Looking back, looking forward

Good evening!

I have a cold. A real stinker of a cold. Tissues are piling up beside my bed, my eyes are swollen – although that may be because I just read a whole book in one sitting – and I'm sneezing about forty times an hour. So this seems like a good time to write my first proper blog post of 2016: a blog post that will look back on last year, and forward to the new one.

As I'm sure you were all able to tell from the dearth of news, 2015, for reasons beyond my control, was a slower year for me than the two that came before it. Apart from the January whirlwind that was The Mime Order's publication and my US tour the following month, I did a lot of waiting in 2015. Waiting for my editor's notes on The Song Rising. Waiting for news to be released about the book. Waiting to buy an apartment. (I'm still not in one.) Waiting for the finale of Life is Strange. (Seriously, that game.) I did so much waiting, in fact, that I ended up starting a standalone high fantasy novel when I didn't have anything else to work on. 

The new project 

I can't begin work on Book 4 until The Song Rising is completely finished, as all sorts of things can change during editing, so for the months my editor had what was the then-untitled Book 3, I had nothing to work on. Nada. If you ever stood with me in the Underground, you'd know that I'm terrible at waiting. If I can't work on something; if I can't pour my imagination into a story, my brain feels like it's going to explode – but some things are meant to be. Although the wait was painful, I'm glad, in hindsight, that I had the time to start this new story. The Bone Season books are my priority, but I've always wanted to write a high fantasy, and I finally had an idea.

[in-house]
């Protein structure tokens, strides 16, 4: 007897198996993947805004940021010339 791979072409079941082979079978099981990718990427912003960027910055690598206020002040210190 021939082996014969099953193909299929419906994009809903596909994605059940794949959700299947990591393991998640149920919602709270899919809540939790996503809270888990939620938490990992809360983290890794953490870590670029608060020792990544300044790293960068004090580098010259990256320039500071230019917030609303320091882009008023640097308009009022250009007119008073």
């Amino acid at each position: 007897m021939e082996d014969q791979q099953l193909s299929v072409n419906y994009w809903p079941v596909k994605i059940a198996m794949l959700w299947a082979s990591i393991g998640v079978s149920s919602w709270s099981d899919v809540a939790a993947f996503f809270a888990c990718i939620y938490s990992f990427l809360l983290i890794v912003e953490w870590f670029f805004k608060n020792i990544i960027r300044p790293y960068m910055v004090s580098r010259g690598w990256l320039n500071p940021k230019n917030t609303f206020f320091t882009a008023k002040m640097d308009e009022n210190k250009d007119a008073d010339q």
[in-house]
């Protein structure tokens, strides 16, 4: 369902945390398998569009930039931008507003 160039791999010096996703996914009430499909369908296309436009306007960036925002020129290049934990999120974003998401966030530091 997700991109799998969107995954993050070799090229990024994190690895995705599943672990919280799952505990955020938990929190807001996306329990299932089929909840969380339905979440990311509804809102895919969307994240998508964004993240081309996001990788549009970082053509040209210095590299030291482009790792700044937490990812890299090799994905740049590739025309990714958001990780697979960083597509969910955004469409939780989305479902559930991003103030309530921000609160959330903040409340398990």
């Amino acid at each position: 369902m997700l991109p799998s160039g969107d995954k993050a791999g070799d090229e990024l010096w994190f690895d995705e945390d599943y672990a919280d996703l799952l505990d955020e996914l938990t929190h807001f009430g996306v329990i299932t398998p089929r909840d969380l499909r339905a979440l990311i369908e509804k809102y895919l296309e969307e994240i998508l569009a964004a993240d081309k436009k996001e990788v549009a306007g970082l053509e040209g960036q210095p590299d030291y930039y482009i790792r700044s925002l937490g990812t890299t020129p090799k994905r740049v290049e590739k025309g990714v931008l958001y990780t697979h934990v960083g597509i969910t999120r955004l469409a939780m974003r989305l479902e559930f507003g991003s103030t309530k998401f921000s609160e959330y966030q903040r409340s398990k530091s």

And I've fallen in love with it. I had a eureka moment when my little brother asked me to help him with his homework one evening, and the vague ideas I'd been toying with suddenly fell into place. I was starting to get worried that I wouldn't be able to think of an idea I loved as much as The Bone Season, but finally, I had a side project, and I was itching to start it. Within a few weeks, I had joined the British Library so I could access the books I needed to research it, and spent a few afternoons poring over books, familiarising myself with periods of history I haven't dived into before. The Song Rising is my priority now – my editor has given me some structural edits that need my full attention – but it's been wonderful to work on a new world between the stages of publishing. My agent has the partial MS and loves what I've written so far, so fingers crossed he can find it a home with a publisher in 2016. The book is inspired by Eastern and Western mythology and written in third-person from four characters' perspectives – two men and two women – so it's a very different creature from the Bone Season series. I got 70K words of this high fantasy done during my weeks of waiting, then decided to write 50K more as my first NaNoWriMo project.


NaNoWriMo. The Marmite of the literary world. Some swear by it; others can't bear hearing about it. I was always curious, but I was never brave enough to take the plunge. If you haven't heard of it, National Novel Writing Month is a project that encourages writers, however (in)experienced, to write the first 50K words of a manuscript . . . in thirty days. I'm a fast writer, but even I wasn't fool enough to think that this would be easy. I had one month before I needed to get on with Book 4, so this was my last chance in 2015 to get a big chunk of the new project done. So I set up my account, opened the manuscript, and got ready to write.